Now, tequila labels sell special Day of the Dead editions and Mattel makes a hot-selling Day of the Dead Barbie. By the time Pixar released an animated film inspired by the tradition, the 2017 hit “Coco,” commercialization was already entrenched, with big-brand stores selling calavera-like decorations and Halloween costumes.

When Disney initially sought to trademark the phrase “Day of the Dead,” sparking significant public backlash, Ofelia and Rosanna were among the cultural luminaries who were asked to advise on the film that would eventually become “Coco.”

“We were greeted by the director, the producer and the screenwriter. And they were gushing over Mama,” Rosanna recalls. “And the first thing they said is, ‘We really hope you like the bridge.’”

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Turns out, the bridge motif in the film — a gleaming path of marigold petals linking the worlds of the living and the dead — was inspired by a concept Ofelia and Rosanna frequently share: The ofrenda is a sort of bridge between worlds. The makers of “Coco” made the sound of footsteps on the bridge like the crinkling of paper marigolds and papel picado now.

In the film, the main character, Miguel, also learns about the “three deaths.”

 In "Coco," animated characters Abuelita and Miguel stand before their family altar for Dia de Muertos.
In the Disney-Pixar film “Coco,” the family’s Day of the Dead ofrenda is built with marigolds in a style similar to that used by Los Angeles altar maker Ofelia Esparza.

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At Grand Park on a recent Friday, the Esparza women and a dozen or so volunteers were busy assembling the giant altar, covering the various levels with sheets of black cloth and attaching an arch of marigolds to crown their handiwork.

Ofelia was in the thick of it, carefully directing each step as the altar took shape. She just needed a bit of help on someone’s elbow or arm to get up and down.

Elena at one point burned white sage to cleanse the space. Traditionally, a resin known as copal would be burned, “but this is what grows here, so I’m going to use what’s local,” she said.

She likened the smoke to a “duster that cleans the cobwebs off your spiritual body. It’s just nice, and afterwards you feel a little lighter.” She smiled. “So why not? We want to be at our best. We want to clean up, before we say hello.”

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Marigolds, or cempasúchiles, are a key ofrenda element, and the Esparzas and volunteers placed them in vases or arranged them with maroon amaranth petals into vibrant patterns.

Framed reproductions of photographs of the deceased, brought by community members, followed. Water in glasses for the souls to drink.

“My mother would say, Vienen de tan lejos, they come from such a long journey, they’re going to be thirsty when they come to our ofrenda,” Ofelia said.

A woman hands candles to her daughter to place on an altar.
Ofelia Esparza, left, hands candles to daughter Elena Esparza while making a community altar at Grand Park in downtown Los Angeles on Oct. 22.
(Mel Melcon / Los Angeles Times)

The next day, Oct. 23, the space opened its lawns for the event, part of a slew of outdoor public Día de los Muertos gatherings that now dot SoCal, the state and the entire country. The sweep of the park downslope from the Music Center toward City Hall was alight with marigolds and altars of different expressions and themes.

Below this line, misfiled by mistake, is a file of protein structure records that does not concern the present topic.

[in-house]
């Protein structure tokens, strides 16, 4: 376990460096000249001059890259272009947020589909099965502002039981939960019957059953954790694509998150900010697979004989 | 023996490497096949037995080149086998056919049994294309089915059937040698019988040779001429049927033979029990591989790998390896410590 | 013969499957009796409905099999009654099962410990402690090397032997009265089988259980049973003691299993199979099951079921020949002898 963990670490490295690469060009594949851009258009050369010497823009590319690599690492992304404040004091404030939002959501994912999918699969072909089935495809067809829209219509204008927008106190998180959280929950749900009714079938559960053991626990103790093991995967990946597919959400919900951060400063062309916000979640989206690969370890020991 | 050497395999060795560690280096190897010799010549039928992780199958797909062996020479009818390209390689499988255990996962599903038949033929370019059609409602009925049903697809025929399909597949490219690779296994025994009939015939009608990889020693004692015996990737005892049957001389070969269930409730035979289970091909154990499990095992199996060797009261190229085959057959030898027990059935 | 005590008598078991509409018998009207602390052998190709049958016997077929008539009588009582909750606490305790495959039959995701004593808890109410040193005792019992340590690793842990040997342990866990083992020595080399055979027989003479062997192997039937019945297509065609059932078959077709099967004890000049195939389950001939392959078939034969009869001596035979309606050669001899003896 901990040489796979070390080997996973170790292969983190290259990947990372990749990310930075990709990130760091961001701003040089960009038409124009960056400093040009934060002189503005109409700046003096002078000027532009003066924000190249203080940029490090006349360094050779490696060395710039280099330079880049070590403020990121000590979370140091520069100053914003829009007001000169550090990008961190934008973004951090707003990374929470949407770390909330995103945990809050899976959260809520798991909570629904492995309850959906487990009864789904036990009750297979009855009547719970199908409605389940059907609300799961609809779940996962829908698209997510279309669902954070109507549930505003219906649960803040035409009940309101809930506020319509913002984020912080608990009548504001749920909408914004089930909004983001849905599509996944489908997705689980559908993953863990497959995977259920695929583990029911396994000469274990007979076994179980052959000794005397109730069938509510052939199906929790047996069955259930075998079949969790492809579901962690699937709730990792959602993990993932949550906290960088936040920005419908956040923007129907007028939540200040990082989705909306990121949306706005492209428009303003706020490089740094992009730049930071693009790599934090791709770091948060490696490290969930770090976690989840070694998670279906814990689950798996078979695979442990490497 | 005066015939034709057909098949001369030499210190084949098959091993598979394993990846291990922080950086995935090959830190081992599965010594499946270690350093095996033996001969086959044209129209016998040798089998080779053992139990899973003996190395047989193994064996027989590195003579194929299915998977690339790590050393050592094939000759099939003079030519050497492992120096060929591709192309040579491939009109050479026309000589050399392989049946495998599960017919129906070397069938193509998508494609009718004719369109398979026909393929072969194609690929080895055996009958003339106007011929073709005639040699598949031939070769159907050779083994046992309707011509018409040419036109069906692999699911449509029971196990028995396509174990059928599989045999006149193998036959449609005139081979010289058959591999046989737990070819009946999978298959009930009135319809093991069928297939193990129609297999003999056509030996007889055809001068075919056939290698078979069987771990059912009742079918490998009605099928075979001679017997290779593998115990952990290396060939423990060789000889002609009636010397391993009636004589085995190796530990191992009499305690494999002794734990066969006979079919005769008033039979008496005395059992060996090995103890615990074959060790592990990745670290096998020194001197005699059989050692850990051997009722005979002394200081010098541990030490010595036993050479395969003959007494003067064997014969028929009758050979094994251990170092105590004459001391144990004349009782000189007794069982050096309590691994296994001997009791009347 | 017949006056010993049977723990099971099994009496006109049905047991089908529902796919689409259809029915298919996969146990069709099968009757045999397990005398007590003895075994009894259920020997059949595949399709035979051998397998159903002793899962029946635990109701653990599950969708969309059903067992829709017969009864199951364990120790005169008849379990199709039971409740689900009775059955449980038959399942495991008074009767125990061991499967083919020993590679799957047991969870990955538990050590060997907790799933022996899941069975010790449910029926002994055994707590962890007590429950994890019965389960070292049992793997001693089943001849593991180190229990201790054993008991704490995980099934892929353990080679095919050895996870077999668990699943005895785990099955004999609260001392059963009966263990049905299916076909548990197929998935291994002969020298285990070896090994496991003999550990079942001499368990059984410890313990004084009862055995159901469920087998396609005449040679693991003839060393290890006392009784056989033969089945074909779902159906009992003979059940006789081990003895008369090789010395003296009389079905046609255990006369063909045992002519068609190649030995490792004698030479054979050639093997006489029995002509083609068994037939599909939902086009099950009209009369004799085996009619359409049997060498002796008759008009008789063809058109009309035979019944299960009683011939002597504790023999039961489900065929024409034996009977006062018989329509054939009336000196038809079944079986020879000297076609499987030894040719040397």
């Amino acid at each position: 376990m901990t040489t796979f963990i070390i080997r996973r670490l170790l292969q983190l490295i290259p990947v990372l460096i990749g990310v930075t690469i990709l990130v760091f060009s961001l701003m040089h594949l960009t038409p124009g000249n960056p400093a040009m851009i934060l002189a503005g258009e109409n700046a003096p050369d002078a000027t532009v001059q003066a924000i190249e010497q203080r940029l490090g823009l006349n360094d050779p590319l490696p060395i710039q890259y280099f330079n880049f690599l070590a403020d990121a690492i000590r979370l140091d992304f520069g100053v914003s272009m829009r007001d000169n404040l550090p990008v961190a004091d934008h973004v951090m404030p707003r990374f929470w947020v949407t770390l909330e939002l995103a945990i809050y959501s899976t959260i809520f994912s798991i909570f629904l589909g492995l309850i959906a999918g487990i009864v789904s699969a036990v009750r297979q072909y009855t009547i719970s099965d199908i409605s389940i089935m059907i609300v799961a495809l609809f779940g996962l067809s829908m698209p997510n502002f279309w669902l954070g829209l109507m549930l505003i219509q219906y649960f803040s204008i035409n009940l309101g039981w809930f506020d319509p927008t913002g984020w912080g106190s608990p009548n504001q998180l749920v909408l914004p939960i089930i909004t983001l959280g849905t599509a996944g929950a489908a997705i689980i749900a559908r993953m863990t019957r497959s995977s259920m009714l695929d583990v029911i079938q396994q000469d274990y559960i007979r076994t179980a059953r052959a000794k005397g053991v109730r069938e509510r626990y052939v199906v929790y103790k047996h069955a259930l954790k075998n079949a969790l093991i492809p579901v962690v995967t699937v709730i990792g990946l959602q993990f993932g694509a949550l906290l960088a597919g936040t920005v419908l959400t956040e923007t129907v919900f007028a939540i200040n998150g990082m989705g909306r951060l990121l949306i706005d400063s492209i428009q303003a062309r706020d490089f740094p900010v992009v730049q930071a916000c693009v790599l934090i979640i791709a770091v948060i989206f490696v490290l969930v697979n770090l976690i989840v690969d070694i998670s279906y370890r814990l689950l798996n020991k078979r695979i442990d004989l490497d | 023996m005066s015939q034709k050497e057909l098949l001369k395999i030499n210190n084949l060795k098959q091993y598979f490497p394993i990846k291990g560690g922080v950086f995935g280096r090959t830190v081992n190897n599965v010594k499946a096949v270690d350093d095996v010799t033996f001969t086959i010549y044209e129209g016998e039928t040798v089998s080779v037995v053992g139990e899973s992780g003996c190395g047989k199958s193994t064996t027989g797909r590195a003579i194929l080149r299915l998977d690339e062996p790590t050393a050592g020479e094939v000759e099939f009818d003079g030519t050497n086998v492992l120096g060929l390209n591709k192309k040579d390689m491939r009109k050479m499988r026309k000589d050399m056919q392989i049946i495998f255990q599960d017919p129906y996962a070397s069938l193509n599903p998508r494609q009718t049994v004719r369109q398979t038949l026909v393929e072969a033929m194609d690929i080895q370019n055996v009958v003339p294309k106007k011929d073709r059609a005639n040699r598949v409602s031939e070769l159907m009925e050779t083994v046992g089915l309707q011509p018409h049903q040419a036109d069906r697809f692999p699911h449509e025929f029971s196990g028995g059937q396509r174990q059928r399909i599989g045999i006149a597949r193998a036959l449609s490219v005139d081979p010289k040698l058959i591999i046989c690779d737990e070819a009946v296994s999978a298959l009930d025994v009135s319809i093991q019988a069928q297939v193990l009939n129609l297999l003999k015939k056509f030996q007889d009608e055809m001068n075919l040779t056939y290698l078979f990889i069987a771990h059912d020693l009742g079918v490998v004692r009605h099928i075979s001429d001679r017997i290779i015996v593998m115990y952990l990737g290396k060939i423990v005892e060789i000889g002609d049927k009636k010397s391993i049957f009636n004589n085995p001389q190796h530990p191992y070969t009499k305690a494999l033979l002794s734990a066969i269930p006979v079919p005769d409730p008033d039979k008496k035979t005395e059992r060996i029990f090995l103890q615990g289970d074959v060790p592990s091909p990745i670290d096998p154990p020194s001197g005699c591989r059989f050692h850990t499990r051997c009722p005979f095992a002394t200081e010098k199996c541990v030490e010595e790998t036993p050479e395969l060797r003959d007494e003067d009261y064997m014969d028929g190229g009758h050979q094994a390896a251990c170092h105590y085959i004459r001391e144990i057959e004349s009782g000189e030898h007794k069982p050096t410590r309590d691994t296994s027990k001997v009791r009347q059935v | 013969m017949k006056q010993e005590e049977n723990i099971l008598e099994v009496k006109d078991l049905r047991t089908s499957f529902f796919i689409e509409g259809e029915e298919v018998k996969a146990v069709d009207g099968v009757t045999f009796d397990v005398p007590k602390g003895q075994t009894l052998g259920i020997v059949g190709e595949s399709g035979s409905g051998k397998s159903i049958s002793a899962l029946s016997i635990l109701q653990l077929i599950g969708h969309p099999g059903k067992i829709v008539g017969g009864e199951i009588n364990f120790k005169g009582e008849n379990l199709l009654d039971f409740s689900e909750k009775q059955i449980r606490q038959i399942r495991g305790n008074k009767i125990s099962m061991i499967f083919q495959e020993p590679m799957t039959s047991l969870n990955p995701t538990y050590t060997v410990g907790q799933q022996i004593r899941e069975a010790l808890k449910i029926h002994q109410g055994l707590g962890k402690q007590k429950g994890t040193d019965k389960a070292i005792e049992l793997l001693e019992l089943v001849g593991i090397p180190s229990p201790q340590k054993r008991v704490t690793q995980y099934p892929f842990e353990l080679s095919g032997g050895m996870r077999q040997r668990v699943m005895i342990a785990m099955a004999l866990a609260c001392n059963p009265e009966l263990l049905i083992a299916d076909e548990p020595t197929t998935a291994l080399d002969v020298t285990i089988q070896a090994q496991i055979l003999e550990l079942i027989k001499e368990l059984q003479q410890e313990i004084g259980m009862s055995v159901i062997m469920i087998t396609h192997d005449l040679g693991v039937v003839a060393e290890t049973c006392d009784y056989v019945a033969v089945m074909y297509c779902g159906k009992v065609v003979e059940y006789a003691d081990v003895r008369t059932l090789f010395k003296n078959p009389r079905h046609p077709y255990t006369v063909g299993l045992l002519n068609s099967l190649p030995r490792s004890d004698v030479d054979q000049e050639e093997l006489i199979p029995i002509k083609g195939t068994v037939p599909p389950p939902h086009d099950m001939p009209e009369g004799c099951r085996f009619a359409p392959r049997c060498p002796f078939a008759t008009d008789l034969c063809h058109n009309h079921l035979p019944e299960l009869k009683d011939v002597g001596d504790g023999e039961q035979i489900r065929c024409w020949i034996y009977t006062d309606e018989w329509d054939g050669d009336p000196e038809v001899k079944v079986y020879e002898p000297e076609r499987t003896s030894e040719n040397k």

One ofrenda, by artist Consuelo G. Flores, honors Tomás Mejía, the union organizer who was shot and killed this year while attempting to protect a resident at Park La Brea, where he worked. An altar remembers transgender people who have passed. Another recalls victims of COVID-19 in Los Angeles County, which now number more than 26,500.

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Ty Washington walked up with his young son, in Dodgers gear, and placed a photo of a man in a U.S. serviceman’s uniform; it was his great-grandfather, named Booker T. Washington, of Shreveport, La. He placed the photo on the community altar built by the Esparzas, joining others.

Washington said his ancestor was a veteran of World War II who moved to Mission Hills after serving. He said his great-grandfather raised him.


“I grew up in the northeast San Fernando Valley, so I’m very familiar with Día de los Muertos, but I wanted to bring my son, to see what altars look like,” said the 37-year-old city worker.

Two women look up at the community altar at Grand Park in Los Angeles.
Dee Dee Pine, left, and friend Marcee Brunnabend, both from Yucaipa, visit the community altar at Grand Park in downtown Los Angeles on Oct. 27.
(Mel Melcon / Los Angeles Times)

When I think of Día de Muertos, I think of my grandfather.

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“I feel honored to be able to share my great-grandfather with others, not only as an Angeleno, as an African American, and as a product of the northeast San Fernando Valley,” Washington said.

Esparza sat on a concrete bench behind the altar, wearing a brilliant purple huipil-style poncho and a crown of multicolored flowers.

“I just love it,” she said.

“Everything changes, todo se acaba, and then it starts new again. Just like — I guess, not our life — but the altar itself, everything on it: the flowers, the candles, the papel, everything is ephemeral, just like our life,” she said. “But it might as well be beautiful and colorful, una ofrenda florida, con color.

“So enjoy life, make it colorful.”

As she looked on, others added photos to the altar or just stood back to admire and reflect. With colors, flowers and invocations of their names, those who’ve suffered two of the three deaths, for now, marked one more year without being fully forgotten, just as Ofelia Esparza expects.